Making of Flower Garlands
Flowers play a central role in Hindu religious and cultural practices, and significant life events. Whether in temples or at home, flower garlands are frequently used in worship, which is also known as puja (“worship” in Sanskrit). Garlands of various flowers and leaves are offered to deities and adorn their statues or images. In other religious, cultural and secular functions, flower garlands are used for decorative purposes and also presented to people as a sign of blessing and honour.
The craft of making flower garlands originated in the Indian subcontinent and has spread throughout the world with the Indian – particularly Hindu – diaspora. In Singapore, flower garlands and other puja items are often sold near Hindu temples or at designated areas within temple premises. Besides the five-foot-ways of Little India, there are also flower garland makers in heartland neighbourhoods across the island.
The making and use of flower garlands are primarily associated with the Hindu community in Singapore. Apart from rituals and worship, flower garlands are used in festivals like Pongal and Deepavali, as well as significant life events such as weddings.
Associated Social and Cultural Practices
In puja, the draping of flower garlands on the deity’s image represents the devotee’s obeisance and piety. For garlands used in religious worship, flowers and leaves are selected according to their characteristics and properties. Although there are no restrictions on the type of flowers used in these celebrations, popular fragrant varieties would include jasmine, rose, tuberose, and chrysanthemum.
Apart from flowers, leaves and grasses are also used to make garlands for deities. For example, tulasi (holy basil) is the preferred offering for Krishna and Vishnu, vilvam (bael) for Shiva, arugampul (Bermuda grass) for Ganesha, and neem leaves for Mariamman. On the other hand, orchids, due to their colour and relatively neutral scent, are the preferred flowers used in garlands for secular events. After the puja, the flowers used are considered as prasadam (divine substance) and are distributed to devotees.
Hindus may also don flower garlands in other religious functions and festivals, such as Deepavali and Pongal. For instance, kavadi bearers and devotees sometimes wear garlands during the street processions of Thaipusam and Panguni Uthiram. At a Tamil Hindu wedding, the couple exchanges flower garlands as a sign of union and mutual trust.
Garlands are made not only to adorn deities and individuals; they are also used to beautify the spaces and objects. On special occasions, the frame of the main entrance of homes may be decorated with a thoranam (a garland usually comprising mango leaves and flowers) as a symbol to welcome auspiciousness. In accordance with traditional Indian customs, initiation ceremonies and commencement of new activities – be it a rite of passage, acquisition of new vehicles and homes, or opening of new businesses – are often graced by the use of garlands.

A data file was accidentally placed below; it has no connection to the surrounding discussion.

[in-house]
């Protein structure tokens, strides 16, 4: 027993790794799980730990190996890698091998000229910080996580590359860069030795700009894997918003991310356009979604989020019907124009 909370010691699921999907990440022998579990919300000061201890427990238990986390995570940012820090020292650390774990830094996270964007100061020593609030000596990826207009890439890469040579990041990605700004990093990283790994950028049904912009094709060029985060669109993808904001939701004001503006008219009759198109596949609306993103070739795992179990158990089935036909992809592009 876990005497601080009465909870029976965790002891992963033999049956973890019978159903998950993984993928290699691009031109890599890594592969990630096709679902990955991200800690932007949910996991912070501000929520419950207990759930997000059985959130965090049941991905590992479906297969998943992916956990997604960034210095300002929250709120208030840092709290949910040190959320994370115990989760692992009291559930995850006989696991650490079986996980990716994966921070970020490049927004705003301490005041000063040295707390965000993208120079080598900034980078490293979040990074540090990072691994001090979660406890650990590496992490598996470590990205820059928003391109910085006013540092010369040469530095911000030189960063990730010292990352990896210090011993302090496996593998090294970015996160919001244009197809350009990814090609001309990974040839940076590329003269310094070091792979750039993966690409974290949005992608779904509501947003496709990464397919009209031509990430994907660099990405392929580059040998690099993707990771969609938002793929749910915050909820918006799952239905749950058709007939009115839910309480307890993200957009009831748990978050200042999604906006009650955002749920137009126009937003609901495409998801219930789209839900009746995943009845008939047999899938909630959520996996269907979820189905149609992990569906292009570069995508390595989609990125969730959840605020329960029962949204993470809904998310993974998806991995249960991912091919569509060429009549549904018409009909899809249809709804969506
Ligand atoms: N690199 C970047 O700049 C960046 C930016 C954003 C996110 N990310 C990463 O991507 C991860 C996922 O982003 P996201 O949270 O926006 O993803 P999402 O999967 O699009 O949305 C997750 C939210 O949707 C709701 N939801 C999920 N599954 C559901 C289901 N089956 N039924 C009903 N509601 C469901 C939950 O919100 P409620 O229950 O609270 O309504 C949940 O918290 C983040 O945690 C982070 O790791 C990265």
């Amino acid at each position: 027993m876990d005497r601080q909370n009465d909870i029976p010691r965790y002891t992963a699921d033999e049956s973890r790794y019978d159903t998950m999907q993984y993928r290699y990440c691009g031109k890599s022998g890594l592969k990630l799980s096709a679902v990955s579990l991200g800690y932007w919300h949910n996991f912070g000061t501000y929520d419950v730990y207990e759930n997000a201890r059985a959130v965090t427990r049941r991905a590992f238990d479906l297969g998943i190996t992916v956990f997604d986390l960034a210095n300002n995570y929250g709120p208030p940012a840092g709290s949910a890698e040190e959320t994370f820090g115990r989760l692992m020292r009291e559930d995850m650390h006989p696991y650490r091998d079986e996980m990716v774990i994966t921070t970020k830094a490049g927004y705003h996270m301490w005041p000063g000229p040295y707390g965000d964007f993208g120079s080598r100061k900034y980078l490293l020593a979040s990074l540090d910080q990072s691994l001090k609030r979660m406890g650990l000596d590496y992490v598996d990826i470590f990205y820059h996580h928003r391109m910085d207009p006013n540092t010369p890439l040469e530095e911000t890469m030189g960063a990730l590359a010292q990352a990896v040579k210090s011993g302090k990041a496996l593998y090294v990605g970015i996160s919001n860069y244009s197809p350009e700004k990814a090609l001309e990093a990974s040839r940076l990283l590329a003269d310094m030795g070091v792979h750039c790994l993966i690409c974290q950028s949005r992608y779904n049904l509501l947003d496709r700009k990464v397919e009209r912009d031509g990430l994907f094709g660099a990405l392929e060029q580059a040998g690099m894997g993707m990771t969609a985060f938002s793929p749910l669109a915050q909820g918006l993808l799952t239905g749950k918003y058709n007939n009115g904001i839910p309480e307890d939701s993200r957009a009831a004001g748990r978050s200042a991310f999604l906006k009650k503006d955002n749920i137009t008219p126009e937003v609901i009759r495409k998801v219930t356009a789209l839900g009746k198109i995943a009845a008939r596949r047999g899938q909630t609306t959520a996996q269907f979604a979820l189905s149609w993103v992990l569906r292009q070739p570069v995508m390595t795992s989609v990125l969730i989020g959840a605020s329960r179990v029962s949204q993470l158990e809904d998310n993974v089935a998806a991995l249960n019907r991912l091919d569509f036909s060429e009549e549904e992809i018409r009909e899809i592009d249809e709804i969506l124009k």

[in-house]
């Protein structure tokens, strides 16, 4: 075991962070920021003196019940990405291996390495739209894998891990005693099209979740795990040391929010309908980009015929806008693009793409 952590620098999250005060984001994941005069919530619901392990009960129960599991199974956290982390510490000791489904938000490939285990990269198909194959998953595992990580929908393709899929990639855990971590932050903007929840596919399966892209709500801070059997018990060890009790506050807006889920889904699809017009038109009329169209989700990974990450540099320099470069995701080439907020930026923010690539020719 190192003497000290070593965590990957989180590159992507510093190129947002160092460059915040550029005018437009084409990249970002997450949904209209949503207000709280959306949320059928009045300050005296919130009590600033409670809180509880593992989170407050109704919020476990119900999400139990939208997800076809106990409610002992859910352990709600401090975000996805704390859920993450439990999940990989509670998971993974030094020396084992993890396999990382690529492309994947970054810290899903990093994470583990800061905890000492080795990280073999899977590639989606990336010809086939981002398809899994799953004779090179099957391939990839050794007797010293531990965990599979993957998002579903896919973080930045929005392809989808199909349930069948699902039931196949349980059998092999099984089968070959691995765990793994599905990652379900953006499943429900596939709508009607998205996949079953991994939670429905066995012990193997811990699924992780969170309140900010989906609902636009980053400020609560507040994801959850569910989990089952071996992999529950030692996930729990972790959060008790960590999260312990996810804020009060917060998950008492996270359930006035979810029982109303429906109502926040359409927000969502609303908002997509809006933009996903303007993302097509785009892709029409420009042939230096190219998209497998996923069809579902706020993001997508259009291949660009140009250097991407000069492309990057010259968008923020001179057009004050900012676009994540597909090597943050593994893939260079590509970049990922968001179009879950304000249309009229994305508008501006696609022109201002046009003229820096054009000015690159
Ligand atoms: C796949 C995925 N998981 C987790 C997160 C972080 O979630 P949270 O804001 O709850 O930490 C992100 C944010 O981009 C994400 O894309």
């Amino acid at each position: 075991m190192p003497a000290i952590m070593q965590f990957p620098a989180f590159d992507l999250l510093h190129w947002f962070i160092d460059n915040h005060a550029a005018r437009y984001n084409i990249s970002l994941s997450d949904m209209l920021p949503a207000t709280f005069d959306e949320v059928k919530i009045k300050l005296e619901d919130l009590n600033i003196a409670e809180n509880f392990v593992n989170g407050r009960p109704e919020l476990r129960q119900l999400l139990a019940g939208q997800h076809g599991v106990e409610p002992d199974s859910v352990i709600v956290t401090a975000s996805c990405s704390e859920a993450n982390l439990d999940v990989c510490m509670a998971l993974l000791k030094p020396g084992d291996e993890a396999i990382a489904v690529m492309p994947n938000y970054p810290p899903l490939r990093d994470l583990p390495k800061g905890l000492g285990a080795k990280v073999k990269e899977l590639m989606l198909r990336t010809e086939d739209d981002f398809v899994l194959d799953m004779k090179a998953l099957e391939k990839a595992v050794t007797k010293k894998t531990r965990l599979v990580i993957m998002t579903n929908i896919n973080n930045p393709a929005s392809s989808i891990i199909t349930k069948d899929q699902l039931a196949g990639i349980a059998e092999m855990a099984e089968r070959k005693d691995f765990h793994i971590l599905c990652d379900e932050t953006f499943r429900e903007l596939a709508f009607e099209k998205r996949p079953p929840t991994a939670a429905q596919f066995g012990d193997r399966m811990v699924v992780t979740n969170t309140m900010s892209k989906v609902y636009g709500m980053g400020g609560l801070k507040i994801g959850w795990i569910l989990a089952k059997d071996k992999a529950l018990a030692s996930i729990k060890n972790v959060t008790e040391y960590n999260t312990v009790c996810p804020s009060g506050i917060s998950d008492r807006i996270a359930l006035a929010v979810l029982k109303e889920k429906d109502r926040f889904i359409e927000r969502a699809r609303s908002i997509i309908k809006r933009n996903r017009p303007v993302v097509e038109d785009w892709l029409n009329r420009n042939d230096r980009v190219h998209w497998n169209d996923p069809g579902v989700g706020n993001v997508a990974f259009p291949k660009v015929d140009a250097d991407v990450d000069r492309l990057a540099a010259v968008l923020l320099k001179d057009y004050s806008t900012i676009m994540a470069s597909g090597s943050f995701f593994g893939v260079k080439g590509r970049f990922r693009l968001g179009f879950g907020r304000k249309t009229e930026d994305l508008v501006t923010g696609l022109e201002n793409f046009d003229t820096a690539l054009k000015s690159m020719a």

Since the flowers to be offered in puja must be fresh, unsold flowers are properly discarded so that they “return” to nature, such as disposing them at the base of a tree or in a flower compost. The perishable nature of a garland is indicative of the fragility of human sentiments. Nonetheless, despite their short-lived lifespan, garlands remain a medium to express sentiments of purity, honour, goodwill, love, and beauty.
Experience of a Practitioner
Mr R. Jayaselvam opened his shop, Anushia Flower Shop, in Little India in 1994. A self-taught flower garland maker, Mr Jayaselvam would often talk to his trade counterparts in Tamil Nadu to broaden his knowledge in the craft. In addition to his spiritual commitment as a practising Hindu, he is not only glad to support the religious life of the local Hindu community by making flower garlands, but also to contribute to the cultural diversity of Singapore. Nevertheless, he is worried of the future of the craft in Singapore. Few, if any, from the younger generation are willing to pick up the necessary skills and knowledge to become flower garland makers. Mr Jayaselvam also thinks that the influx of imported pre-packed garlands in the market may further endanger the local flower garland making industry.
The demand for flower garlands remains high in Singapore, particularly during Hindu religious festive periods. While there are concerns about the declining industry, some entrepreneurial business owners – including Mr Jayaselvam – have made attempts to stay current by bringing their flower garland making businesses onto digital platforms.
Reference No.: ICH-093
Date of Inclusion:November 2020
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